10. A radio telephone (1) comprising at least a power supply (65), radio part (4) with an antenna (5) for communicating with a mobile telephone network over a network traffic channel, a different time slot or an individual pseudorandom binary sequence is reserved for each network traffic channel on the same frequency, and the radio telephone (1) further comprising a user interface having at least one microphone (9, 14), at least one earpiece (8, 13), means (6, 66) for making a call and means (15) for answering a call, the radio telephone (1) is divided at least into a first part (2) and a second part (3), the first part (2) comprising at least the power supply (65), radio part (4), antenna (5) of the radio part (4), and means (21, 28) for communicating on a first link communication (LINK1) with the second part (3), the second part (3) comprising at least the means (15) for answering a call, and means (33, 39) for communicating with the first part (2), characterized in that in use said first link communication (LINK1) is determined by said network traffic channel so that the same time slot or the individual pseudorandom binary sequence, which is reserved for said network traffic channel over which the radio part (4) is communicating with the mobile telephone network, is arranged to be used by said first link communication (LfNK1).
  11. A radio telephone (1) as set forth in claim 10, characterized in that it is divided into a first part (2), a second part (3) and a third part (45), that a user interface (6, 8, 9, 15) is positioned to the first part (2), that the second part (3) further comprises means (46, 47) for communicating with the third part (45), and that a supplementary earpiece (13) and a supplementary microphone (14) are positioned to the third part (45) which further comprises means (70, 73) for communicating with the second part (3).
  12. A radio telephone (1) as set forth in claim 10, characterized in that it is divided into a first part (2), a second part (3) and a third part (45), and that means (66) for making a call and means (15) for answering a call are positioned to the second part (3), which further comprises means (46, 47) for communicating with the third part, and that a supplementary earpiece (13) and a supplementary microphone (14) are placed to the third part (45) which further comprises means (70, 73) for communicating with the second part (3).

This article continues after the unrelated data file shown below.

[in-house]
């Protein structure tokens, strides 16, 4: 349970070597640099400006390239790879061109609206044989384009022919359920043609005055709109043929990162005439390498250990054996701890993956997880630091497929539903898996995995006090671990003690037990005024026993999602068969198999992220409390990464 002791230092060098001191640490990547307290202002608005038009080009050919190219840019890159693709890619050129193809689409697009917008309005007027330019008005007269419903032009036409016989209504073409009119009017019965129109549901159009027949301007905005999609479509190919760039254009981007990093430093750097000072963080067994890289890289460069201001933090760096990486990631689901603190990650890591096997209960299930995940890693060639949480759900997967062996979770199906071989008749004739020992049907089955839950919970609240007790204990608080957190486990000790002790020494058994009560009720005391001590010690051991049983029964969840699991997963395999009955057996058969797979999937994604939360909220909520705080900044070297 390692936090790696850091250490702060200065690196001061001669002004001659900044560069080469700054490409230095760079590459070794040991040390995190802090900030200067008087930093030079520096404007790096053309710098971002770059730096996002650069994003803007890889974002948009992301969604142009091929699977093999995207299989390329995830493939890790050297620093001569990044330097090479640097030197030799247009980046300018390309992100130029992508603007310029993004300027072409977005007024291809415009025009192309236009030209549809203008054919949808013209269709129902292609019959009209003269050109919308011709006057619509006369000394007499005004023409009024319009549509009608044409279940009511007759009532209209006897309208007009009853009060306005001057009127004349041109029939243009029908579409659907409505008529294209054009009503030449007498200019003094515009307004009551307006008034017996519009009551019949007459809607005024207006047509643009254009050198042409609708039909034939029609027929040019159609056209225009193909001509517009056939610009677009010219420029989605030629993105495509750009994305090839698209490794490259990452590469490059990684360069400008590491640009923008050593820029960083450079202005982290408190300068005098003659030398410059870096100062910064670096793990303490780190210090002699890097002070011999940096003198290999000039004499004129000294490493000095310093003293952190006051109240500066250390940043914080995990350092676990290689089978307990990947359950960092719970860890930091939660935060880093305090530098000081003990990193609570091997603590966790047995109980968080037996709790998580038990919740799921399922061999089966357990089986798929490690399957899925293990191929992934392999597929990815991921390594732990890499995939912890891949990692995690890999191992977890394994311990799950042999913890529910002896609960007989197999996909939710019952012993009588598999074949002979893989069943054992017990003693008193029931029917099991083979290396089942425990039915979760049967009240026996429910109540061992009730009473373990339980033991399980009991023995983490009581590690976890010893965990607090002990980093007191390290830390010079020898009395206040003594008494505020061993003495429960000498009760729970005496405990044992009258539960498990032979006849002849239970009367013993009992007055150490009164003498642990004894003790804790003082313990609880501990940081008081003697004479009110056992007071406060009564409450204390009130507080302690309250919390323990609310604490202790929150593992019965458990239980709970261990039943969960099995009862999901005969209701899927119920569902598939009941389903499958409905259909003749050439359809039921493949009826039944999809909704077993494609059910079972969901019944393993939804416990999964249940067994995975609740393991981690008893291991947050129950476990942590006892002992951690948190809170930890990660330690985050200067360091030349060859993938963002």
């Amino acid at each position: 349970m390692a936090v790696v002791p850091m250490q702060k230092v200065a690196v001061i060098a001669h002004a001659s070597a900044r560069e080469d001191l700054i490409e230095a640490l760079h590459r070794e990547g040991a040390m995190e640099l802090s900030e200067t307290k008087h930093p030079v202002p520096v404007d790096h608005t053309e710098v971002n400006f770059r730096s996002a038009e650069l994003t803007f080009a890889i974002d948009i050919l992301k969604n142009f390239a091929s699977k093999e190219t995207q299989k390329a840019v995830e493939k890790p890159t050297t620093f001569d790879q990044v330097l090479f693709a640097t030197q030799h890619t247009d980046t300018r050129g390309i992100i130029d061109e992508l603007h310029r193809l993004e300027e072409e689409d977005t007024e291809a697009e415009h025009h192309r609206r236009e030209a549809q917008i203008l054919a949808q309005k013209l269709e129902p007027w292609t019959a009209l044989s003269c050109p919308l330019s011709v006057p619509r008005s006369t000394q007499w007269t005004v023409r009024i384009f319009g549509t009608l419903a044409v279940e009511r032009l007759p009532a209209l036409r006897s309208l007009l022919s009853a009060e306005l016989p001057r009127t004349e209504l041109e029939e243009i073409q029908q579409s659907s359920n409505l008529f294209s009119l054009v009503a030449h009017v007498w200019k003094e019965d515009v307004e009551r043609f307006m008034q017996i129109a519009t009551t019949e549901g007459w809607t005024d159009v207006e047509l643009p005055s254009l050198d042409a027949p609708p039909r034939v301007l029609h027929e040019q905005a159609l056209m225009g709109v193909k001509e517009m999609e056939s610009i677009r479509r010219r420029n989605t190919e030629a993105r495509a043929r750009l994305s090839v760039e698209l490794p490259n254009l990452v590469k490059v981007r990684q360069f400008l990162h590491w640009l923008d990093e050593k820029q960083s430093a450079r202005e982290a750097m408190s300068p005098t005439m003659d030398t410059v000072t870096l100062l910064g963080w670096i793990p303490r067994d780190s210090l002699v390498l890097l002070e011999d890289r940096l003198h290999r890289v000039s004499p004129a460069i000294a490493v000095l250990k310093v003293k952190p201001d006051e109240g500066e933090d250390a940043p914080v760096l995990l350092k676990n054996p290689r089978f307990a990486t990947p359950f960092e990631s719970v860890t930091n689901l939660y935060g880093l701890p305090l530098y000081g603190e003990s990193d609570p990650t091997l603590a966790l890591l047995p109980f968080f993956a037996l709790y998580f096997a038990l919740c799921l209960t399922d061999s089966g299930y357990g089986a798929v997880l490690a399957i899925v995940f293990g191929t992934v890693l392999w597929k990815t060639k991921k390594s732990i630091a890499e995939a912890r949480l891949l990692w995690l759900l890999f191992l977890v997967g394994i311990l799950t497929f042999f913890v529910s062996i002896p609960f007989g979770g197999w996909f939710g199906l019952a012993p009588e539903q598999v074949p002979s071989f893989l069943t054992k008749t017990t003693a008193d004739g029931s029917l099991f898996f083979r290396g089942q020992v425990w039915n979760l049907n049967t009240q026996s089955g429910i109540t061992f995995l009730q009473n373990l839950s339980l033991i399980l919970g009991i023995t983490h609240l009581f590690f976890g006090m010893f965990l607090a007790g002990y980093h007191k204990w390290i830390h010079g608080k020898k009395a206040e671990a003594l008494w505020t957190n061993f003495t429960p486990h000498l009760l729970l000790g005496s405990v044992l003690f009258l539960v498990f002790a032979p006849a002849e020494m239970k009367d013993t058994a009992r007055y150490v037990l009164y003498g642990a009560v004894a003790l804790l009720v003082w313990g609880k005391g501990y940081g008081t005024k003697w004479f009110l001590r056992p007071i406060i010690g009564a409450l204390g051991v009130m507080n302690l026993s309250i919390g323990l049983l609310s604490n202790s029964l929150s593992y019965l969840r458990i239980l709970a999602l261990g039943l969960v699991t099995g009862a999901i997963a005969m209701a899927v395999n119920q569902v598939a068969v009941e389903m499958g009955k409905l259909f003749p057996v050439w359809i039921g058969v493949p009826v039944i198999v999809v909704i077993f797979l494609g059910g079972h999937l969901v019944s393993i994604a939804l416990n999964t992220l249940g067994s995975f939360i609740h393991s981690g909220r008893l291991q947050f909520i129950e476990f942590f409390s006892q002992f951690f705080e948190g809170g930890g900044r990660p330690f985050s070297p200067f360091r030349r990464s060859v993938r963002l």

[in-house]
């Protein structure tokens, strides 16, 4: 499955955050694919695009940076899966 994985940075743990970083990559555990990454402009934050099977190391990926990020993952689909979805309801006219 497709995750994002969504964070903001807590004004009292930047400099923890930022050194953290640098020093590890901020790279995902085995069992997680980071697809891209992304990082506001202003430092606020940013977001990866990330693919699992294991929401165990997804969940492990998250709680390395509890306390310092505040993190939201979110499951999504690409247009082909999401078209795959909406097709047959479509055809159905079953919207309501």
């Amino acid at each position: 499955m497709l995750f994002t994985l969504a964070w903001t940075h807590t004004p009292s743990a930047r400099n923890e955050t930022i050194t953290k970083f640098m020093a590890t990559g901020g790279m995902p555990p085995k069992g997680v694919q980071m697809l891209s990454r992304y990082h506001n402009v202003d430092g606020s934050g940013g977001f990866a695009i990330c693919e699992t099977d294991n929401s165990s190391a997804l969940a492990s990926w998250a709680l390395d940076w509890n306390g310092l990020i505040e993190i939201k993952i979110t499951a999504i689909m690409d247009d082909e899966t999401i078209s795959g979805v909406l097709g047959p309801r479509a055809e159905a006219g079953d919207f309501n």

13. A radio telephone (1) as set forth in any of the claims 10 to 12, characterized in that at least means (21, 28) of the first part for communicating on the first link communication (LINK1) with the second part (3), and means (33, 39) of the second part for communicating with the first part (2) are arranged to be occasionally switched on in order to lower power consumption.
  14. A radio telephone (1) as set forth in any of the claims 10 to 13, characterized in that the first link communication (LINK1) between the first (2) and second (3) part is a bi-directional radio communication, wherein the signals transferred from the first part (2) to the second part (3) are arranged to be transmitted on a transmission frequency band (uplink), and the signals transferred from the second part (3) to the first part (2) are arranged to be transmitted on a reception frequency band (downlink), wherein each transmission frequency and reception frequency used are preferably situated at a constant distance from each other (duplex separation).
  15. A radio telephone (1) as set forth in claim 14, characterized in that data transfer in the first link communication (LINK1) is arranged to be performed as frequency modulated signals, wherein the first part (2) comprises a link module (10) having a transmitter (28) for transmission of signals transferred from the first part (2) to the second part (3), and a receiver (21) for reception of signals transferred from the second part (3) to the first part (2), and the second part (3) comprising a transmitter (39) for transmission of signals transferred from the second part (3) to the first part (2), and a receiver (33) for reception of signals transferred from the first part (2) to the second part (3).
  16. A radio telephone (1) as set forth in claims 14 or 15, characterized in that
    - a transmitter (28) of the link module and a transmitter (39) of the second part are arranged to be switched on only during the call, and
    - a receiver (21) of the link module and a receiver (33) of the second part are arranged to be switched on periodically in order to check whether there exists messages in the first link communication (LINK1), and during a call.
  17. A radio telephone (1) as set forth in claim 15, characterized in that the link module (10) comprises means (20, 21, 27, 28, D1) for selecting the transmission and reception frequency used in each separate case in the first link communication (LINK1).